Amalia has one daughter. The father? Mysteriously, he is not in the picture. She is not married which did surprise me when I first found out. In a state that is considered 98% Catholic, being a female governor is one thing but an unmarried one? I found out today that the supposed truth is that she is a widow but the common opinion is that she is divorced. Opinion based on fact or on a desired implication?

In terms of what I know of what Amalia has achieved, I can't lie, I haven't heard of or seen much. A lot of people do chock that up to being female which inevitably leads to being a bad politician. They overlook the fact that other female candidates in the past have faced violence, attacks, and even one that was murdered before her name could be put on the ballot for mayor. I tend to point out that maybe it isn't that she doesn't want to get things through the government, but more that they just ain't lettin' her in, folks. It's one thing to let her in the governor's office it's another to actually let her have a voice in the national government.

Personally, I was excited to arrive at the beginning of such a new and interesting political term. I have been very disappointed in her lack of influence not only on Zacatecas' politics but also on the importance placed on women's rights. Despite her claims that she would be focusing on their needs and wants, the only thing I've seen to show for it is a billboard or two with the faces of four woman, two children (beautiful and light-skinned), an indigenous woman, and the governor herself with the statement "Nuestras mujeres merecen ser respetadas" (Our women deserve to be respected). That'll show those misogynistic wife-beaters. Yo go, girl.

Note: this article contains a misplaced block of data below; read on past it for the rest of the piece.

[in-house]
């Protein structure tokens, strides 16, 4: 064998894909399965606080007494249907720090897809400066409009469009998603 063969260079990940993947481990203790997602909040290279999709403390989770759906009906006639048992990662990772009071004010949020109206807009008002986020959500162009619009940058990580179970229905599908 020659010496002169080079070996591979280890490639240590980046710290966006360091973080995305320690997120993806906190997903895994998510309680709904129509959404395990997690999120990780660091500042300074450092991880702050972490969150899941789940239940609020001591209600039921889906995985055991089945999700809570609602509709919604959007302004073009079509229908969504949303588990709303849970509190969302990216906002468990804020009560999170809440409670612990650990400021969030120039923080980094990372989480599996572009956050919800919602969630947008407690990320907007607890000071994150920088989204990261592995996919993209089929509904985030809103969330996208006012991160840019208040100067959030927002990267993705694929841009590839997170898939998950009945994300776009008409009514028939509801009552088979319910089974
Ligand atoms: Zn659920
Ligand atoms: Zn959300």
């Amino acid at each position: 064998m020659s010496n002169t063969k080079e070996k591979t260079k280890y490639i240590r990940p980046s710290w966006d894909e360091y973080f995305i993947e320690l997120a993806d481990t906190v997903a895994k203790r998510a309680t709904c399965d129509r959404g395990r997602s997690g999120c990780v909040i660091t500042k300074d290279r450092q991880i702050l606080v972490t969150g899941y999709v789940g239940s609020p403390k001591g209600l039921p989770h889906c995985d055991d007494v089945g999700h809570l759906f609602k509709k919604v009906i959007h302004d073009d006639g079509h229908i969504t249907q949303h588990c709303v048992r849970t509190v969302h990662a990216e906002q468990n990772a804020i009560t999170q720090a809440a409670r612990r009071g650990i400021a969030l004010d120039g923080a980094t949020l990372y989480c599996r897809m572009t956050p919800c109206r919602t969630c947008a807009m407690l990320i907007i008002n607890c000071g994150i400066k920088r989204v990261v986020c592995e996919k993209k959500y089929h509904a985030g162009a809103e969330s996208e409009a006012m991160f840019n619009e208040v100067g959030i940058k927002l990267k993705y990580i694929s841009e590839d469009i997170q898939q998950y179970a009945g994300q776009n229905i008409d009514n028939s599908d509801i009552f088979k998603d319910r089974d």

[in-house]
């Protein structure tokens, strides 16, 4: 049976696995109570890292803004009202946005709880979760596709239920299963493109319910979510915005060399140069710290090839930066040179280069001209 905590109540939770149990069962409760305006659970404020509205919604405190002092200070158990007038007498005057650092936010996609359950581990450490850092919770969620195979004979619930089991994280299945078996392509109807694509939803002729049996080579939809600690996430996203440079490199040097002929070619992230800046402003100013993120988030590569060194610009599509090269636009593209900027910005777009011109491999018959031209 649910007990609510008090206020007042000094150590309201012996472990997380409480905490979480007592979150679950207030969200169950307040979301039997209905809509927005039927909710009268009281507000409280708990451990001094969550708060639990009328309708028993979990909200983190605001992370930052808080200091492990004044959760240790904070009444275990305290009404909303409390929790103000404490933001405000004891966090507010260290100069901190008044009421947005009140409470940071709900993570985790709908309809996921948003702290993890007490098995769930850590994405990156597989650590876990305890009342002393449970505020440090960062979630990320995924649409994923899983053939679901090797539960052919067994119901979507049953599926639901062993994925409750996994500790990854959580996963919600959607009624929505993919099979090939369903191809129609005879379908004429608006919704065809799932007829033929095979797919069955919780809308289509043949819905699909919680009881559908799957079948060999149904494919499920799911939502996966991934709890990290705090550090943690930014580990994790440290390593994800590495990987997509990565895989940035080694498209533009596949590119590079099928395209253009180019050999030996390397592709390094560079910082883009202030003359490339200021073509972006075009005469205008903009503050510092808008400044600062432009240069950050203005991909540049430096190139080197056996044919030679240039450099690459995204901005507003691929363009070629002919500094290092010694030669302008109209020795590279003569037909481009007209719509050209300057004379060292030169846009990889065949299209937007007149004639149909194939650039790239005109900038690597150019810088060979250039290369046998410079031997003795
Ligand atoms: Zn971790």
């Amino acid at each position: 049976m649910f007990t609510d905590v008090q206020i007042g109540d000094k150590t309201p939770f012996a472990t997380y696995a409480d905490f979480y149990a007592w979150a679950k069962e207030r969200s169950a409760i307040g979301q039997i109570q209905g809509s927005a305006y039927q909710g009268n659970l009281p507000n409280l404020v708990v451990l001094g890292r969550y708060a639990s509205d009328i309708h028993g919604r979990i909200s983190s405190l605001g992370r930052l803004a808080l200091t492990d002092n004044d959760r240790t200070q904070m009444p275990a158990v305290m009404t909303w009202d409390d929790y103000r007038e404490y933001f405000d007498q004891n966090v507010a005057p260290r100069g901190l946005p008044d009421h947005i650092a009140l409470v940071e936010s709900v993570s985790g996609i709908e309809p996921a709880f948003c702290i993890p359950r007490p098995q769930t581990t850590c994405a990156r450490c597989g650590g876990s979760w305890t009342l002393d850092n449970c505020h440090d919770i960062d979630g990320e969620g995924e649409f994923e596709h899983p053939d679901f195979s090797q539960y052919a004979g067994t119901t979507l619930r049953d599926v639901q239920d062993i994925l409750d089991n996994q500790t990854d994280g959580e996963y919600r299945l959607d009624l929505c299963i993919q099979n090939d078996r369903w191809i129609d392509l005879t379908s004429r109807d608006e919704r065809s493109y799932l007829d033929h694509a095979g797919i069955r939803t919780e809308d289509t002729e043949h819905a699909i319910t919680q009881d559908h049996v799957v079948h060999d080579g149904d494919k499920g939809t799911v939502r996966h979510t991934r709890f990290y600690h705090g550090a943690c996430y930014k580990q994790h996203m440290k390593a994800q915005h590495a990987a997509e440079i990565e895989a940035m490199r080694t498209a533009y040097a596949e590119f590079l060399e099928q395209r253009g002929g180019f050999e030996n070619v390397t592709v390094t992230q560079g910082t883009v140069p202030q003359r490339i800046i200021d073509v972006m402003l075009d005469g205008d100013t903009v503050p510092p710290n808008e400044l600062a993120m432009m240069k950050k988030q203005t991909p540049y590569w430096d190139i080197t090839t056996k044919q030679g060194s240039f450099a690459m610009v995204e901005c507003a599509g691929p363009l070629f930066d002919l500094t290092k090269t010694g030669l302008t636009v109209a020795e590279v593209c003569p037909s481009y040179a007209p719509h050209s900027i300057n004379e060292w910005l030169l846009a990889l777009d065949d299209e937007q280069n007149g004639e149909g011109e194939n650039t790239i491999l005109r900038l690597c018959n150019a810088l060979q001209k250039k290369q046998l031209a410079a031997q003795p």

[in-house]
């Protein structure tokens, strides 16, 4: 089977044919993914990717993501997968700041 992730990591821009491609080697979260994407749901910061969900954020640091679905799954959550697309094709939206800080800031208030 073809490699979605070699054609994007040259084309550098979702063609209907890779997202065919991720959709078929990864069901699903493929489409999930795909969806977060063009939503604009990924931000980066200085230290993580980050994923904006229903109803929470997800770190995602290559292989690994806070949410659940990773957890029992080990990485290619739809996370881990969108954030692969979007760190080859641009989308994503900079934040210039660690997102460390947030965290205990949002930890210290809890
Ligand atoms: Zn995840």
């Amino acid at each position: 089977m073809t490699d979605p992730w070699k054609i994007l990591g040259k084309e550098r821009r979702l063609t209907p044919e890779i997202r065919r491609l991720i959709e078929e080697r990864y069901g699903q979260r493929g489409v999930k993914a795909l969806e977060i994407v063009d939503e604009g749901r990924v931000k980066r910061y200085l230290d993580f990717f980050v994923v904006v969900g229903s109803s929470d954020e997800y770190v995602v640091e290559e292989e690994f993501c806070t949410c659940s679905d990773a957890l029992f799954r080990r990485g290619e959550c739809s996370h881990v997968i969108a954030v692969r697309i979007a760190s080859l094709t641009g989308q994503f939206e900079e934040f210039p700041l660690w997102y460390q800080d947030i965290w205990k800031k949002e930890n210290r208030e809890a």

I'm still not sure what my personal opinion is on Amalia. I know that the majority, if not all, of the people I have spoken with have one that is almost 100% negative. I am also conscious of the fact that we shouldn't be defending her just for being a woman. The fact is, she could just be a dishonest, crappy politician like so many of the others out there. It's just so hard to not want to be behind her in a situation in which no one else is. Where do we draw the line? There are those in the States who look at the ballot and simply choose every female candidate. There's a lot to be said in using a technique like that. So in a country where having any woman on the ballot is a huge achievement, should we follow that same thought process? Even if we know she sucks?